Q&A with John Richard Trtek

John Richard Trtek was listening to Bizet when the title for his new novella came to mind, and inspiration for the rest of the story arrived soon after. “La Terrienne” is [from our November/December issue, in stores now!]

Asimov’s Editor: How did this story germinate?

JRT: The story began with its title—and for the genesis of that, see below. The title in turn suggested a story concerning a woman from Earth. As a little twist, I decided that the person should in fact only appear at first glance to be Terran, and at that point I felt that the direction I was going in would fit nicely with a character who had been the protagonist in a pair of earlier, rejected stories. I lifted a passage or two from those past submissions, along with that previous character’s milieu and supporting cast, and found myself ready to go.

AE: How did the title for this piece come to you?

JRT: I was listening one day to incidental music that Georges Bizet wrote for the play L’Arlesienne (“The Girl from Arles”), and I thought of dropping the second “l” in the title to get L’Aresienne, which I playfully imagined could be French for “The Girl from Mars (Ares)”—except that it wasn’t. I then tried to come up with an analogous title and, with the help of an internet translation page, eventually settled on “La Terrienne”: “The Earthly.”

AE: Is this story part of a larger universe, or is it stand-alone?

JRT: Although I think the story stands on its own, I do hope to elaborate on both its general setting and central characters in future submissions.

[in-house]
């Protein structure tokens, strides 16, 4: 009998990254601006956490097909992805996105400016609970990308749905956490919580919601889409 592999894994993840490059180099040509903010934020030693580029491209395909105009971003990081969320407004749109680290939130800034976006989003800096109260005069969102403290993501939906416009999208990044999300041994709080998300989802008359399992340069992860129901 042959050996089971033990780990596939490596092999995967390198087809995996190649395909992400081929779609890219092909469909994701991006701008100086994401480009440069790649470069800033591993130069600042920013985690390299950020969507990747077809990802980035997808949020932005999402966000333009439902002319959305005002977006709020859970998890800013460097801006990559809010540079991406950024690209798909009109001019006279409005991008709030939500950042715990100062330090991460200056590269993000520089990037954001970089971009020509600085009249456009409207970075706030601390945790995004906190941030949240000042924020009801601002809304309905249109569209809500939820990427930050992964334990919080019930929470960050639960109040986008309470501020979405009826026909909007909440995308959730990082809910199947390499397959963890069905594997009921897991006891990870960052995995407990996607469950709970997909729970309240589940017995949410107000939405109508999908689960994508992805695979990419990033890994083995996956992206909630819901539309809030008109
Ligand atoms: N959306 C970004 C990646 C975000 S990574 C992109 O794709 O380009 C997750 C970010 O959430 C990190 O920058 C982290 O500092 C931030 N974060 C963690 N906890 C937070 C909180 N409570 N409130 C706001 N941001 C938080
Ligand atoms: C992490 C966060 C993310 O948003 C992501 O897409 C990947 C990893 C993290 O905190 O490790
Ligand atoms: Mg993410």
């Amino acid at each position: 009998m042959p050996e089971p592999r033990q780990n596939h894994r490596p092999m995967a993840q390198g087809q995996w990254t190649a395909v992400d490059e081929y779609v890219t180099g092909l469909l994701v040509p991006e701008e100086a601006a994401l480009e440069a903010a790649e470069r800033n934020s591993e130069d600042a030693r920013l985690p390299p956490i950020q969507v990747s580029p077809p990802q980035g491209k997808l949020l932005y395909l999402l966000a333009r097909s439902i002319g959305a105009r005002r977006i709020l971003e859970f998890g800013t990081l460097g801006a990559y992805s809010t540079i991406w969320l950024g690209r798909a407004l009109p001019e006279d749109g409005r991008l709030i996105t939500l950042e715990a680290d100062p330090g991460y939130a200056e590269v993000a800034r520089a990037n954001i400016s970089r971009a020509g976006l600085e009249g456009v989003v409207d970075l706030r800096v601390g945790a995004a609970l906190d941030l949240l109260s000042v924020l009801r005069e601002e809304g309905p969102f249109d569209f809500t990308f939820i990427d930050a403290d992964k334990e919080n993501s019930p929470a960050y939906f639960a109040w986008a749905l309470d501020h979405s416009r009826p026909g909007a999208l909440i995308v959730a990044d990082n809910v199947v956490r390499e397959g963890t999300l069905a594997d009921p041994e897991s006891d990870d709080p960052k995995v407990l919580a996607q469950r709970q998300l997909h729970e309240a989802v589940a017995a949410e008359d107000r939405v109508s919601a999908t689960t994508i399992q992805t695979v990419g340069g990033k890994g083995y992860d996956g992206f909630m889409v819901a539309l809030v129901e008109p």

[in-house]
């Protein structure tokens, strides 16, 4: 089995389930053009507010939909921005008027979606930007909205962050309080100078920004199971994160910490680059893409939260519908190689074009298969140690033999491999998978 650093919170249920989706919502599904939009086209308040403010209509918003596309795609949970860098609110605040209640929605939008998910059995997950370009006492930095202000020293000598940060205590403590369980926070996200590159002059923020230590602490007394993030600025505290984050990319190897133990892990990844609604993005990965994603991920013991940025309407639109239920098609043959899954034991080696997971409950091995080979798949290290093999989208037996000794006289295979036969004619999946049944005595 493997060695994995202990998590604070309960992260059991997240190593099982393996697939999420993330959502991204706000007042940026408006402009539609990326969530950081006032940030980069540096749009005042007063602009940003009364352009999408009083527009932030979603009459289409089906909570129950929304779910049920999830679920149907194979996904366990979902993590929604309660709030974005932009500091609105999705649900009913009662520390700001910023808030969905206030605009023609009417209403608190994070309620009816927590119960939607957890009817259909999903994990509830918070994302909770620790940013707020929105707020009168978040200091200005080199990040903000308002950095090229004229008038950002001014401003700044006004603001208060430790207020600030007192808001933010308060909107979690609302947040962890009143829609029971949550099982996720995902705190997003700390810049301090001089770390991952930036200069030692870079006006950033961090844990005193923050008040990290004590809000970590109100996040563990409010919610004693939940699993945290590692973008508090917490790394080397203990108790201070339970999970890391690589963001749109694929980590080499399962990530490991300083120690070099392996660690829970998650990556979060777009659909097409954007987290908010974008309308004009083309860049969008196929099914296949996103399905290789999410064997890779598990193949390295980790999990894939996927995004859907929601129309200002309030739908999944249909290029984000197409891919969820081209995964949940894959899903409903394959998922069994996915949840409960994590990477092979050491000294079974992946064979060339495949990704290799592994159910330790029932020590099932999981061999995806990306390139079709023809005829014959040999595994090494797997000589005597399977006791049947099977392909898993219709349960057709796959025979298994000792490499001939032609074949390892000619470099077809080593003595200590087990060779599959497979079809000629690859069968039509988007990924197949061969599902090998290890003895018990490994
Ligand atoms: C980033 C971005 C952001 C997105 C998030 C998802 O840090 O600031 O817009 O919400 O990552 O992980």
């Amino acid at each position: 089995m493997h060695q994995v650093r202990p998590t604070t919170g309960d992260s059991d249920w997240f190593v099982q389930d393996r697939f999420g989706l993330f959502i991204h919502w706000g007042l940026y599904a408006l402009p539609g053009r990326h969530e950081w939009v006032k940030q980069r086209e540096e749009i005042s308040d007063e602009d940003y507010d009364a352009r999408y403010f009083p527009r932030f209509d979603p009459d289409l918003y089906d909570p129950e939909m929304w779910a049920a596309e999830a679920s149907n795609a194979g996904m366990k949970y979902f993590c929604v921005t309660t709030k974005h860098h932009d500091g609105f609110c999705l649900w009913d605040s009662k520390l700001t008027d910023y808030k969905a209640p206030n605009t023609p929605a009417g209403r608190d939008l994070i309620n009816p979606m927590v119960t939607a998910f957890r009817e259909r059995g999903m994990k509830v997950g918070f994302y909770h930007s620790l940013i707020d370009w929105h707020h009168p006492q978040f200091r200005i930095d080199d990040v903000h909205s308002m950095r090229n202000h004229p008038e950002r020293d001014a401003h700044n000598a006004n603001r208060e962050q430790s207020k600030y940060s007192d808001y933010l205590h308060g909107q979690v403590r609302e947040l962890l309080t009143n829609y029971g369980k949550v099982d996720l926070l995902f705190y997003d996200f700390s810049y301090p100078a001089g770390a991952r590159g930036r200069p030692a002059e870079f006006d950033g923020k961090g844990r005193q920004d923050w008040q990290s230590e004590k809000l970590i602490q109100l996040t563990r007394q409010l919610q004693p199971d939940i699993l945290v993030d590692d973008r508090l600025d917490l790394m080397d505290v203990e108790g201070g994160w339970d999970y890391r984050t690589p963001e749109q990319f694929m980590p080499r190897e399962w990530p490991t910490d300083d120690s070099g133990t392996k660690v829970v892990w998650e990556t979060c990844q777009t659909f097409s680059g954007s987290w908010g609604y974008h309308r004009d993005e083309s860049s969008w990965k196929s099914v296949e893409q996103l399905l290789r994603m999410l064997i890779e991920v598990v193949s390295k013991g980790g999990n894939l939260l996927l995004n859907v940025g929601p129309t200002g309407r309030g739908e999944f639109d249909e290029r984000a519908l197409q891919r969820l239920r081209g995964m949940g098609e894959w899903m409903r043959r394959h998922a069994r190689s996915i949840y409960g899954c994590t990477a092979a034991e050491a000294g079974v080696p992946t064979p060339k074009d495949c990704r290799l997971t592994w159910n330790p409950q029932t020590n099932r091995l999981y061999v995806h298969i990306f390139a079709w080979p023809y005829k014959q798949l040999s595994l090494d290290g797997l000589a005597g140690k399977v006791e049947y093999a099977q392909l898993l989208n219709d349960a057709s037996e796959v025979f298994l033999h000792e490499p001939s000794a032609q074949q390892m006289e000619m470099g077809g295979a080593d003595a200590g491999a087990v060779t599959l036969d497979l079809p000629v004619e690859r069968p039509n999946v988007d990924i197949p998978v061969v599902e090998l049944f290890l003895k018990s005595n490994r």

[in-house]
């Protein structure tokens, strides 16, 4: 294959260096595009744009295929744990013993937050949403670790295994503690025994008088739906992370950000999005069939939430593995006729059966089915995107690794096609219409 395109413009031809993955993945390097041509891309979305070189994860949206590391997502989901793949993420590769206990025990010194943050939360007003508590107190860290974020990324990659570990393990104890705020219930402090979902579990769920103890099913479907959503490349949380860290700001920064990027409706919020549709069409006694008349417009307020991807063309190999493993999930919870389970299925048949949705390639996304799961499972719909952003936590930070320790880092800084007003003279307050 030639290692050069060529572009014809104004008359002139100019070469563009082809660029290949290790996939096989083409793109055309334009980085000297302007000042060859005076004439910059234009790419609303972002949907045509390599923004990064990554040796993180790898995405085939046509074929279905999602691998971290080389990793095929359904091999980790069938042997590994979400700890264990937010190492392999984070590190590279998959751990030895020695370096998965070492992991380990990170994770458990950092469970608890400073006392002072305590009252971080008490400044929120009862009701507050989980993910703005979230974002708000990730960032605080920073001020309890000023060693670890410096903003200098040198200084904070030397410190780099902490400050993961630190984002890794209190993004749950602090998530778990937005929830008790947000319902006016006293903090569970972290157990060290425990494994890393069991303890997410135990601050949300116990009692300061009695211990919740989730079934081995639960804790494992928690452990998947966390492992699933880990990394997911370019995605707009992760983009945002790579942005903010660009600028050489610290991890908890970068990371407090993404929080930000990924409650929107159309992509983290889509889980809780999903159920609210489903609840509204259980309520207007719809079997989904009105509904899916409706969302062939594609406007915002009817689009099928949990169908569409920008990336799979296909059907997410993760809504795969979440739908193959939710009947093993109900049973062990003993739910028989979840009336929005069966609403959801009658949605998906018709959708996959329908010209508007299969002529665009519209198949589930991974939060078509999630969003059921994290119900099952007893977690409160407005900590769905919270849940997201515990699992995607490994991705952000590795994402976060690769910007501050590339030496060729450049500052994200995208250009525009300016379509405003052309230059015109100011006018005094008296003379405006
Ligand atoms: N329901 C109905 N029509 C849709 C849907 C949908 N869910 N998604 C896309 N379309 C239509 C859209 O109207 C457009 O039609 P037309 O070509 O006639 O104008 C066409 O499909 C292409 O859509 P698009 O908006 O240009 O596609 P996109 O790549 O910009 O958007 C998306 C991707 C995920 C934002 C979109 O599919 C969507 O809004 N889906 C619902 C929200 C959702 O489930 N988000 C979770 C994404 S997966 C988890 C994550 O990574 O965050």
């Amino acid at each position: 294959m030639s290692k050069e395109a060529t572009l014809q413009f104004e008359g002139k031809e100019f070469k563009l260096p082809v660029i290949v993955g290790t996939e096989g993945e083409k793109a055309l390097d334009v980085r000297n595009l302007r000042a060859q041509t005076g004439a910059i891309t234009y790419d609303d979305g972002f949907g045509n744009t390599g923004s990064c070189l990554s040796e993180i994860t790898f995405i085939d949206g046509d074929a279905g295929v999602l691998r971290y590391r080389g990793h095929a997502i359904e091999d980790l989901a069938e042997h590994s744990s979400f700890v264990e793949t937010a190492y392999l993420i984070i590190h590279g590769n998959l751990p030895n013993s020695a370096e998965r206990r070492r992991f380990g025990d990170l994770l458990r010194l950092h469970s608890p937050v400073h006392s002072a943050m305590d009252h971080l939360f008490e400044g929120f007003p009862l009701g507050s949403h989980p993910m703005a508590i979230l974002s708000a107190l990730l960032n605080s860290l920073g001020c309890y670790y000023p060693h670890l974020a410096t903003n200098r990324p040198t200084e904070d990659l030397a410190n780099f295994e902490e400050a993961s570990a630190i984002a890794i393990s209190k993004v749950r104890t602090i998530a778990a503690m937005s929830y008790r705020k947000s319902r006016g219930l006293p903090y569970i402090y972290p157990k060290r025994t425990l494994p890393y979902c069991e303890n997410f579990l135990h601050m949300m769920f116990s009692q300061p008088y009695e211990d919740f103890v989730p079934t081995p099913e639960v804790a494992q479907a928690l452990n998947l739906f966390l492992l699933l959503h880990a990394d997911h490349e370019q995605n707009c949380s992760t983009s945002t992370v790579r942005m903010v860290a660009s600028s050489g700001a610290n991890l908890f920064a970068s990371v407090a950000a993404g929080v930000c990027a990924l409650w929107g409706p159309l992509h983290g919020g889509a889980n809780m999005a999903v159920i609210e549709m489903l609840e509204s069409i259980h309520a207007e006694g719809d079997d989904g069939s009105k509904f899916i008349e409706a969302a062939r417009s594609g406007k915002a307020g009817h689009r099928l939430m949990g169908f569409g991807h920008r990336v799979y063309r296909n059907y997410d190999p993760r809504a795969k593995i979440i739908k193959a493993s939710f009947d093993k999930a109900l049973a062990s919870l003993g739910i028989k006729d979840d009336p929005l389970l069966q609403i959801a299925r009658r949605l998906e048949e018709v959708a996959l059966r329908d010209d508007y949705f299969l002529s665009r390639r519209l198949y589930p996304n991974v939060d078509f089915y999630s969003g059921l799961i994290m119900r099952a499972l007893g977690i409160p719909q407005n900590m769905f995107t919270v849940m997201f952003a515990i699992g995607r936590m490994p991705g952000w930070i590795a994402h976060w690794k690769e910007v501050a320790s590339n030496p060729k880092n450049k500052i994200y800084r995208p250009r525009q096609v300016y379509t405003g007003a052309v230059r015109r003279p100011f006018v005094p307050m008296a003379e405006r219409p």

AE: What is your history with Asimov’s?

JRT: I had submitted fiction to the magazine—unsuccessfully—every once in a great while, and then about five years ago decided to concentrate on poetry. After placing a handful of poems in Asimov’s and other publications over the course of a year or two, I switched my focus back to stories— but now with steady commitment—and finally sold one, which Asimov’s published in 2019. “La Terrienne” is my second.

AE: What are your greatest influences and inspirations?

JRT: If we are talking about literary inspirations, I suppose I would have to list a number of twentieth-century British writers, plus one Anglo-American: Graham Greene, Virginia Woolf, E. M. Forster, George Orwell, Katherine Mansfield, Evelyn Waugh and Raymond Chandler. Within science fiction, my list of admired writers is headed up by Philip K. Dick, Jack Vance, Alice Sheldon, Paul Linebarger and Ursula Le Guin.

AE: What is your process?

JRT: I compile titles, scenes, characters and general notions that pop into my head, and every so often one of them will dovetail with others in the collection, and through a process of accretion the germ of a story arises. Then I begin acting out various potential moments in that story, generating one or more new elements, until I’m ready to commit to actually composing a narrative. From then on, I continue to act out scenes as I write, leading to changes or enhancements, and after however many iterations it takes—usually too many—I’m left with a finished piece.

AE: What other projects are you currently working on?